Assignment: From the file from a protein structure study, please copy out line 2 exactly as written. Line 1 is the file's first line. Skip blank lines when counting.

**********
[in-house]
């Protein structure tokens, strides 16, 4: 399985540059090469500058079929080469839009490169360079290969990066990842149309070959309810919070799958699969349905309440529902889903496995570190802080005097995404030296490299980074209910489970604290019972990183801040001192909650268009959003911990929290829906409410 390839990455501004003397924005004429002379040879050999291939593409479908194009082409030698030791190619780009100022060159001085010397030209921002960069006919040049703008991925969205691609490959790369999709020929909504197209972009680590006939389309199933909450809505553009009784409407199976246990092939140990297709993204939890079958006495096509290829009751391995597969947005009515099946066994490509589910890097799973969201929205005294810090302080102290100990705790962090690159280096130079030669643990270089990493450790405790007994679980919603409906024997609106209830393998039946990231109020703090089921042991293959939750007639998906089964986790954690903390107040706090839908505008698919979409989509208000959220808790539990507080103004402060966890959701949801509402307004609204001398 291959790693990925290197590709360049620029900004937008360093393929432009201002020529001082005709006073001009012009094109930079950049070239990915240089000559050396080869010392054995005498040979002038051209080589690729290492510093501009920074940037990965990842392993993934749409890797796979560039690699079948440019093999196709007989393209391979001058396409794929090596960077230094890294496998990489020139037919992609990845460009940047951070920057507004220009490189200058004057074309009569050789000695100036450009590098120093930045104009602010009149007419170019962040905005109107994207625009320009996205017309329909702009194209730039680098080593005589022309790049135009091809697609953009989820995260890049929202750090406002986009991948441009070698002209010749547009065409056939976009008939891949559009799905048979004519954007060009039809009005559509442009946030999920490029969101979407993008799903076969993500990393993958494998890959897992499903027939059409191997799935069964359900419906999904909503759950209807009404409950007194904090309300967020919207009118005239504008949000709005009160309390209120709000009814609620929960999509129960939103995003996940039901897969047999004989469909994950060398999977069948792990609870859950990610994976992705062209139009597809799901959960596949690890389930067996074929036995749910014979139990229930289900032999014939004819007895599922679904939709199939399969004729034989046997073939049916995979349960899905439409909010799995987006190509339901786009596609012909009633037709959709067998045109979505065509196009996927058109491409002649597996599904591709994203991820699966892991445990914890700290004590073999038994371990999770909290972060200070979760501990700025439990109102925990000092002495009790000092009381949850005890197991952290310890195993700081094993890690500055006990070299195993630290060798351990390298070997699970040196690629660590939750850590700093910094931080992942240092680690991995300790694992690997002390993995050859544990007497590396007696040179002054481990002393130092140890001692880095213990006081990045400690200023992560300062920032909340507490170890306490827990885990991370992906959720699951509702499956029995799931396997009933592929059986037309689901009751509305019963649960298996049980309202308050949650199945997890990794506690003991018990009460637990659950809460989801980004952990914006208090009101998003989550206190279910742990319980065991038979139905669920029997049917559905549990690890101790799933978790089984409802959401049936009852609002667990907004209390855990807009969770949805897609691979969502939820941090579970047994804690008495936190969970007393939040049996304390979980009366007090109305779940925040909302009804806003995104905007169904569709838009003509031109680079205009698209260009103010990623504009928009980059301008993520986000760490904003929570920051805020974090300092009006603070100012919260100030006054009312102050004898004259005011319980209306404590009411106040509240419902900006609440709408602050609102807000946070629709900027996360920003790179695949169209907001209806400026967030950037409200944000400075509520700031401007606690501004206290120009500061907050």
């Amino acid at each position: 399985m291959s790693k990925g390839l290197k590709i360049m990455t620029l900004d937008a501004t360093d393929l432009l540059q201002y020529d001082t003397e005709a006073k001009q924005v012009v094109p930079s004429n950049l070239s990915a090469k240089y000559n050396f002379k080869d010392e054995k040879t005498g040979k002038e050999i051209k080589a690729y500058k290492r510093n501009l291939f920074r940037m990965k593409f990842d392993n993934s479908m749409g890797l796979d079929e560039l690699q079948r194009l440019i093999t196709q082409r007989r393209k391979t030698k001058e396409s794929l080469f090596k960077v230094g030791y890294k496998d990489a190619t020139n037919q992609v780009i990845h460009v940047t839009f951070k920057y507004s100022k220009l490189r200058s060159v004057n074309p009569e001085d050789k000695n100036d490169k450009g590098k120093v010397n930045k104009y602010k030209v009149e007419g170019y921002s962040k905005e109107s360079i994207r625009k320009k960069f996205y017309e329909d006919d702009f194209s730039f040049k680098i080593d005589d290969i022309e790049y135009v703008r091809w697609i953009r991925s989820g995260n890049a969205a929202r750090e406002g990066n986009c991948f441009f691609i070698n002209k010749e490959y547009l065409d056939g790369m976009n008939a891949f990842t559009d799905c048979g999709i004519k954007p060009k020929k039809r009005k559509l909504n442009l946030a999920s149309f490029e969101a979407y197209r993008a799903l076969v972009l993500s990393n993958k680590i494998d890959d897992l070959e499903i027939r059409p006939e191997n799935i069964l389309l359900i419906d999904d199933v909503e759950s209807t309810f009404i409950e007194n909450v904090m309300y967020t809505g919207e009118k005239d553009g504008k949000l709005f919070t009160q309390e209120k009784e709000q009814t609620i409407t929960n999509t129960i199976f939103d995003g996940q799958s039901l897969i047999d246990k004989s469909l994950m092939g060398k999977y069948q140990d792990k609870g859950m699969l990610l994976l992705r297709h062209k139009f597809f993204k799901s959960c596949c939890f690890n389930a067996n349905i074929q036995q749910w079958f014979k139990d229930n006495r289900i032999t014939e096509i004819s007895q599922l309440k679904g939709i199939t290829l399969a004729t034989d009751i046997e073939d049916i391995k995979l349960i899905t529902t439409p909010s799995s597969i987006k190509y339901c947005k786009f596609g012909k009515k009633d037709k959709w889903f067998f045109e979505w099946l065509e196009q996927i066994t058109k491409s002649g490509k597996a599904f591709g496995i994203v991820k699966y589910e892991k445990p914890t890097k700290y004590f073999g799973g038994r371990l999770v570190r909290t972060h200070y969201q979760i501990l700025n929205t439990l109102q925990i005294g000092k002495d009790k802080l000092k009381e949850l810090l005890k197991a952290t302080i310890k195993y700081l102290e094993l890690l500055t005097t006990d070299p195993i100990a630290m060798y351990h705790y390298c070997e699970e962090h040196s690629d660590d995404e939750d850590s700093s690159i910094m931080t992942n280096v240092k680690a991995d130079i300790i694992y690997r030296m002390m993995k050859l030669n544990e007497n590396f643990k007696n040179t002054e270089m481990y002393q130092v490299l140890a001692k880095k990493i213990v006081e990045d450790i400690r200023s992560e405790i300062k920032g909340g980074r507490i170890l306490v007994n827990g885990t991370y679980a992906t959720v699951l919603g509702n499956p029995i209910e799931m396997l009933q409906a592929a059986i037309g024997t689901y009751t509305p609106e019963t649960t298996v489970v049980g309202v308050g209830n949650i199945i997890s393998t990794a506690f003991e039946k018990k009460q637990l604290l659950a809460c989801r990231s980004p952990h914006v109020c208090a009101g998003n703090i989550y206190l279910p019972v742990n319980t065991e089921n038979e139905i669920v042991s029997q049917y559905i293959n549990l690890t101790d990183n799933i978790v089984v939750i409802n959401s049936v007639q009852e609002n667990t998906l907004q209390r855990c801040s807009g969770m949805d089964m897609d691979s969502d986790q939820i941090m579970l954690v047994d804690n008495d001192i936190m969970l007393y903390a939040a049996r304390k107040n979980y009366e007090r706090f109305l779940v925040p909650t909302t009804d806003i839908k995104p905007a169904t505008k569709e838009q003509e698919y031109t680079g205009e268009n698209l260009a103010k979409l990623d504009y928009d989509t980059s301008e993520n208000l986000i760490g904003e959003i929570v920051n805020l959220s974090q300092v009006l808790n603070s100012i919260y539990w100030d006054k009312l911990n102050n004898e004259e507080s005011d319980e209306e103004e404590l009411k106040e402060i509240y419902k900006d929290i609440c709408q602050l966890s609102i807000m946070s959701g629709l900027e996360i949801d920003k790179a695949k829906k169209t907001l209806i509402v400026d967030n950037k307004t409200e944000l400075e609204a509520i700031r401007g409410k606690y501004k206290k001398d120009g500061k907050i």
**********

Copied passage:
């Protein structure tokens, strides 16, 4: 399985540059090469500058079929080469839009490169360079290969990066990842149309070959309810919070799958699969349905309440529902889903496995570190802080005097995404030296490299980074209910489970604290019972990183801040001192909650268009959003911990929290829906409410 390839990455501004003397924005004429002379040879050999291939593409479908194009082409030698030791190619780009100022060159001085010397030209921002960069006919040049703008991925969205691609490959790369999709020929909504197209972009680590006939389309199933909450809505553009009784409407199976246990092939140990297709993204939890079958006495096509290829009751391995597969947005009515099946066994490509589910890097799973969201929205005294810090302080102290100990705790962090690159280096130079030669643990270089990493450790405790007994679980919603409906024997609106209830393998039946990231109020703090089921042991293959939750007639998906089964986790954690903390107040706090839908505008698919979409989509208000959220808790539990507080103004402060966890959701949801509402307004609204001398 291959790693990925290197590709360049620029900004937008360093393929432009201002020529001082005709006073001009012009094109930079950049070239990915240089000559050396080869010392054995005498040979002038051209080589690729290492510093501009920074940037990965990842392993993934749409890797796979560039690699079948440019093999196709007989393209391979001058396409794929090596960077230094890294496998990489020139037919992609990845460009940047951070920057507004220009490189200058004057074309009569050789000695100036450009590098120093930045104009602010009149007419170019962040905005109107994207625009320009996205017309329909702009194209730039680098080593005589022309790049135009091809697609953009989820995260890049929202750090406002986009991948441009070698002209010749547009065409056939976009008939891949559009799905048979004519954007060009039809009005559509442009946030999920490029969101979407993008799903076969993500990393993958494998890959897992499903027939059409191997799935069964359900419906999904909503759950209807009404409950007194904090309300967020919207009118005239504008949000709005009160309390209120709000009814609620929960999509129960939103995003996940039901897969047999004989469909994950060398999977069948792990609870859950990610994976992705062209139009597809799901959960596949690890389930067996074929036995749910014979139990229930289900032999014939004819007895599922679904939709199939399969004729034989046997073939049916995979349960899905439409909010799995987006190509339901786009596609012909009633037709959709067998045109979505065509196009996927058109491409002649597996599904591709994203991820699966892991445990914890700290004590073999038994371990999770909290972060200070979760501990700025439990109102925990000092002495009790000092009381949850005890197991952290310890195993700081094993890690500055006990070299195993630290060798351990390298070997699970040196690629660590939750850590700093910094931080992942240092680690991995300790694992690997002390993995050859544990007497590396007696040179002054481990002393130092140890001692880095213990006081990045400690200023992560300062920032909340507490170890306490827990885990991370992906959720699951509702499956029995799931396997009933592929059986037309689901009751509305019963649960298996049980309202308050949650199945997890990794506690003991018990009460637990659950809460989801980004952990914006208090009101998003989550206190279910742990319980065991038979139905669920029997049917559905549990690890101790799933978790089984409802959401049936009852609002667990907004209390855990807009969770949805897609691979969502939820941090579970047994804690008495936190969970007393939040049996304390979980009366007090109305779940925040909302009804806003995104905007169904569709838009003509031109680079205009698209260009103010990623504009928009980059301008993520986000760490904003929570920051805020974090300092009006603070100012919260100030006054009312102050004898004259005011319980209306404590009411106040509240419902900006609440709408602050609102807000946070629709900027996360920003790179695949169209907001209806400026967030950037409200944000400075509520700031401007606690501004206290120009500061907050």